In addition Justin Truter, a Director in the Environmental Law team at Werksmans Attorneys, points out that there are initiatives aimed at achieving a low carbon and climate resilient economy and society, including:
– Mandatory standards for energy efficiency, including standards for commercial and residential buildings (which will also include water saving measures and standards), fuel efficiency standards, and renewable energy targets.
– Various initiatives are being implemented which aim to create and develop green jobs in energy efficiency, renewable energy and climate resilience.
– South Africa’s National Treasury Department is also investigating options for implementing a carbon tax this year and regulations for mandatory emissions monitoring and reporting are being developed.
Ms. Seyram Dzikunu, Associate at Lex Africa’s Ghanaian member, Bentsi-Enchill Letsa & Ankomah, says that although there are currently no emissions targets in the country, the Environmental Protection Agency (EPA) has guidelines which it uses to check and control emissions, setting acceptable levels for the emission of chlorine, hydrogen sulphide, nitric acid or nitrogen, carbon monoxide and other gases. In addition the EPA is working with the Registrar General’s Department’ to transform these guidelines into law.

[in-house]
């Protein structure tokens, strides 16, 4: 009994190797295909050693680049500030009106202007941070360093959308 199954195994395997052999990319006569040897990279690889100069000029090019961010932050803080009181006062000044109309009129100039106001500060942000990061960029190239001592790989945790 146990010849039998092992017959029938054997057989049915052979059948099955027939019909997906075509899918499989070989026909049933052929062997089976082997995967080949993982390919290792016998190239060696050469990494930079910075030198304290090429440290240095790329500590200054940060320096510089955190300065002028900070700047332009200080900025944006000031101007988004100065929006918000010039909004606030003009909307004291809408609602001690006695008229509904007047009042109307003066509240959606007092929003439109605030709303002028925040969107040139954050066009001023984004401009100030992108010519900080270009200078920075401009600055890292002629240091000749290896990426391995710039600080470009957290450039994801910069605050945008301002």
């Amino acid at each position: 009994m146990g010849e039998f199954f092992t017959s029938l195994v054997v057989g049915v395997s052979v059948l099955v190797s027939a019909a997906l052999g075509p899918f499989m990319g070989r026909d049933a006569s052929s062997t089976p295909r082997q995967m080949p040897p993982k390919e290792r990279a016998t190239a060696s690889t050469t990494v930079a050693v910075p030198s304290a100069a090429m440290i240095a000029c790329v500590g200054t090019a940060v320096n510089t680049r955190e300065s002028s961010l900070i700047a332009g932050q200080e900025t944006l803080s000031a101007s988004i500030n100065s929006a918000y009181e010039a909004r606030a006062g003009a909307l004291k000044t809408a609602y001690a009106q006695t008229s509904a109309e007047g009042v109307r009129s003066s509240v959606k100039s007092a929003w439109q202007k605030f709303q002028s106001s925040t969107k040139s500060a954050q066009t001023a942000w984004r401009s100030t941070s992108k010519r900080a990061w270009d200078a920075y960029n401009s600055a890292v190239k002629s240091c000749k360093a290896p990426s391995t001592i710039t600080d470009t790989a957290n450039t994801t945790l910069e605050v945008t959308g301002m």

Dzikunu says “Economies across the world have to put long-term plans in place to make the transition towards the development of a low carbon growth path. In this context, a realistic emissions target which will still encourage economic growth for Ghana will be around 40% by 2020; in line with the global standards being discussed for developing countries. Lower targets may stifle economic development and may be unattainable.”
“Being a responsible global citizen and in line with its obligations under the United Nations Framework Convention on Climate Change, Ghana must acknowledge its responsibility to undertake national action that will contribute to the global effort to reduce greenhouse gas emissions. In accordance with this, Ghana must undertake mitigation actions such as putting in place legislation which will result in such reduction. However the consensus from the EPA is that enactment of wholesale legislation may stifle economic development. It is thus preferred that every industry sets targets which can be achieved and enforced as part of its policy guidelines and these guidelines do not necessarily have to be enacted as legislation.”
Judging by the intensity of the exchanges and the views expressed at the World Economic Forum which took place in South Africa earlier this year, there remain formidable obstacles toward finding real solutions to the problem of global climate change.
There cannot however be a one size fits all approach towards finding solutions. Truter concludes “For developing countries a framework for mitigation actions which are appropriate to each country must be agreed upon and recorded in a new, legally binding instrument under the Convention. Developed countries in turn should be legally bound in terms of an instrument under the Convention to provide adequate and predictable support, including funding, technology and capacity building in order to assist developing countries to carry out their mitigation actions and achieve their mitigation targets.”